Anyone who has ever set up a router is probably familiar with Wireless Protected Access, or WPA encryption. Now the stage is set for WPA3, an improved Wi-Fi security protocol that brings improved security to network devices.
At CES on Monday, the Wi-Fi Alliance announced WPA3, whose improvements will slowly roll out during 2018 in new devices. The Alliance also announced several improvements to the current, but aging WPA2 spec (in place since 2004), to secure it while WPA3-compliant devices move into the market.
WPA's chief improvements include individualized data encryption, so that hackers lurking on public Wi-Fi networks will find it more difficult to listen in on your wireless communications. More importantly, WPA3 also enforces interaction with the network when a password is entered, signalling the hotspot or router that someone is trying to guess your password and enabling limits to be placed on the number of guesses.
Without the protections enabled by WPA3, attackers could simply retry common passwords, such as "123456," until the router or hotspot let them in. With WPA3, the router could be configured to restrict access or even notify you that an attacker (or just a nosy neighbor) was trying to access your network.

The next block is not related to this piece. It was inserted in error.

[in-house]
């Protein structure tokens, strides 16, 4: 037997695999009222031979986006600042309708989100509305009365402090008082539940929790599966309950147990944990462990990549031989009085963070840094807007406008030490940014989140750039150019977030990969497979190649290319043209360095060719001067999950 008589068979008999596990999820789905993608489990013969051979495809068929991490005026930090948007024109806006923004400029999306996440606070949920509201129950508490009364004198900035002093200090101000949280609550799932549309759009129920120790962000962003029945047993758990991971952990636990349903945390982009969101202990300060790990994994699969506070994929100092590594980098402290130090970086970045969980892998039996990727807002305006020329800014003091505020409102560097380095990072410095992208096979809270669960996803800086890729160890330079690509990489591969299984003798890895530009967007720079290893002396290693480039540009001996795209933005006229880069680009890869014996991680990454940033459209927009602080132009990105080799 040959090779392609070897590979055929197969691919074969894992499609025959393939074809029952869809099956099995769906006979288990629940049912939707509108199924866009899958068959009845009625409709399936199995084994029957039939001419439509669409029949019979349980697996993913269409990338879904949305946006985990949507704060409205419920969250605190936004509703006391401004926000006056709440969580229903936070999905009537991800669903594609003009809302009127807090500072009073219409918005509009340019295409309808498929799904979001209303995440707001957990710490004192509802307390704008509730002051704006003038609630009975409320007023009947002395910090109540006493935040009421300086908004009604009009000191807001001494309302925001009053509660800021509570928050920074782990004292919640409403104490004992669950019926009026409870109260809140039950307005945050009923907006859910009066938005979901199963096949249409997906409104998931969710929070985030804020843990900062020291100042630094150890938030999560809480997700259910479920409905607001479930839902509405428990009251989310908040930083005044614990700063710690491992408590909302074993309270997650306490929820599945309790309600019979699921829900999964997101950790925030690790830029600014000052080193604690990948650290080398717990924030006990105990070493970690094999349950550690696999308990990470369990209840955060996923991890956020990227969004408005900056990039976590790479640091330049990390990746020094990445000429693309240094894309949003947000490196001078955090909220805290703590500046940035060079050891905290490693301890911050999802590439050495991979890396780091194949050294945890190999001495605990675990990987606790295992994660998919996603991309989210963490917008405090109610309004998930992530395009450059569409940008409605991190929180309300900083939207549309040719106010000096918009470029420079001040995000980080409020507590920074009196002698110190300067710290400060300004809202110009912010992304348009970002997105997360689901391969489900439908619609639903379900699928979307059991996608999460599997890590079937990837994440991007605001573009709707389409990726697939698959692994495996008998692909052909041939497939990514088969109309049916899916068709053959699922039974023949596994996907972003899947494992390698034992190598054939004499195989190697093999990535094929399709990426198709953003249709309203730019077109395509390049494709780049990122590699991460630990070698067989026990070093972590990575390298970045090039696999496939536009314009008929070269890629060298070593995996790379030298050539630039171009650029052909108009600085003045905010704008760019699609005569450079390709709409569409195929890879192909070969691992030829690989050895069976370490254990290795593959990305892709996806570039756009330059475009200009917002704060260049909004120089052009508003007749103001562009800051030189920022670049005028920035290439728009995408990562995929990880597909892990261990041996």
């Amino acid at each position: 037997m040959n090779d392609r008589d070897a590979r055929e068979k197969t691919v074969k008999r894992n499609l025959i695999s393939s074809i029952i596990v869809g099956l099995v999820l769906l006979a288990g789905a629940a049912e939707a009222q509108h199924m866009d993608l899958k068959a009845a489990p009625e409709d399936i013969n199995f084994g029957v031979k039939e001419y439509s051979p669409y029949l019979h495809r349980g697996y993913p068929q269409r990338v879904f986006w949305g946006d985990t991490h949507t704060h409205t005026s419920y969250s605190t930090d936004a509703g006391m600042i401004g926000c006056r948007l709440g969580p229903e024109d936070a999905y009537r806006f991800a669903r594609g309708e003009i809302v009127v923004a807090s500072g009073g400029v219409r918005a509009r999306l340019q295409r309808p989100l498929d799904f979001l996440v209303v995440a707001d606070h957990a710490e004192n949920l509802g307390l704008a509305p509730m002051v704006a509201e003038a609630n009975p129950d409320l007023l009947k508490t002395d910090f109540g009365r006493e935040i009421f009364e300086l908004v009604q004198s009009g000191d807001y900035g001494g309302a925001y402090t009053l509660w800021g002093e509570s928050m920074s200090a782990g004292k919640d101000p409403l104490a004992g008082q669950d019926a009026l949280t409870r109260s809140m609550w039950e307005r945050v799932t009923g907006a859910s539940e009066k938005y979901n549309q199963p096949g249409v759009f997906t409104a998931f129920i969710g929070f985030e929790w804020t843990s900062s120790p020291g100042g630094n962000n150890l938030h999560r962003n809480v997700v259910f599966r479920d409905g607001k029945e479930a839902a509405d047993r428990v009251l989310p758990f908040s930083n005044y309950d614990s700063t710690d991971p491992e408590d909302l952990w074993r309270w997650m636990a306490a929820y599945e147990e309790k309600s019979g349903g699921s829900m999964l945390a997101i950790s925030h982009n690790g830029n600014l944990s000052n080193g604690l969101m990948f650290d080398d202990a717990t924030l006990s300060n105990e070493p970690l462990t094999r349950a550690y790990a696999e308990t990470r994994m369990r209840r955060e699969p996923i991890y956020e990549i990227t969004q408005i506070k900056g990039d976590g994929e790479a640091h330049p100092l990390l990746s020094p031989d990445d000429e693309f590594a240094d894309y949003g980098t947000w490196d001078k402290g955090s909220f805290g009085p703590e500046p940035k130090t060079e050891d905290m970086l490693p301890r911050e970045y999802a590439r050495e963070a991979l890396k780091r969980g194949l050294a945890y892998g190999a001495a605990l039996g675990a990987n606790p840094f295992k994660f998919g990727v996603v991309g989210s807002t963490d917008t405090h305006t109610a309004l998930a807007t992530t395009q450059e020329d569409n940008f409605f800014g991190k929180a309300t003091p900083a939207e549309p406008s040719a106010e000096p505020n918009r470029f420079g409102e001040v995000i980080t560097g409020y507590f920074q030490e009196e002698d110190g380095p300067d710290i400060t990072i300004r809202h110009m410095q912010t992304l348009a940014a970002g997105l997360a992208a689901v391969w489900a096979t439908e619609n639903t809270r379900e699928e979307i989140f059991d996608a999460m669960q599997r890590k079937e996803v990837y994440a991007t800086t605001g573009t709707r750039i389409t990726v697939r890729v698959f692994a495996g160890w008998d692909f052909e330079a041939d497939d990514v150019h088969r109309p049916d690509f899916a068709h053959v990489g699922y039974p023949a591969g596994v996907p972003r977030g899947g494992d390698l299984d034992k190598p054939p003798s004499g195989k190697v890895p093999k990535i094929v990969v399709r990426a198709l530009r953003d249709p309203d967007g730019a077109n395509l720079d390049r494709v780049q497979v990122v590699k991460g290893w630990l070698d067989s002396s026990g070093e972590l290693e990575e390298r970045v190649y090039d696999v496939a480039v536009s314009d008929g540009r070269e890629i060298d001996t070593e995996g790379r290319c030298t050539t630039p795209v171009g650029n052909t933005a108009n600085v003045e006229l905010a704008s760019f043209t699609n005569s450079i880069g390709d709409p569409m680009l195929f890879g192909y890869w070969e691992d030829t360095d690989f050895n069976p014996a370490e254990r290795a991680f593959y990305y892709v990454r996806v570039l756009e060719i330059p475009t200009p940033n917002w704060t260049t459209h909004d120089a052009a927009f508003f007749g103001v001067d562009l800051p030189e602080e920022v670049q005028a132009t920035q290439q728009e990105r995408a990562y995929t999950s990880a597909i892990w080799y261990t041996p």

WPA3 also contains a 192-bit security suite, aligned with the Commercial National Security Algorithm (CNSA) Suite from the Committee on National Security Systems, to help protect government and other secured networks, the Wi-Fi Alliance said.
The Wi-Fi Alliance also formalized some best practices in securing WPA2, according to Dark Reading, a networking site. Now, Wi-Fi companies will be required to submit to tests ensuring that their products behave responsibly when using security protocols, and that they standardize on 128 bits of encryption when connecting.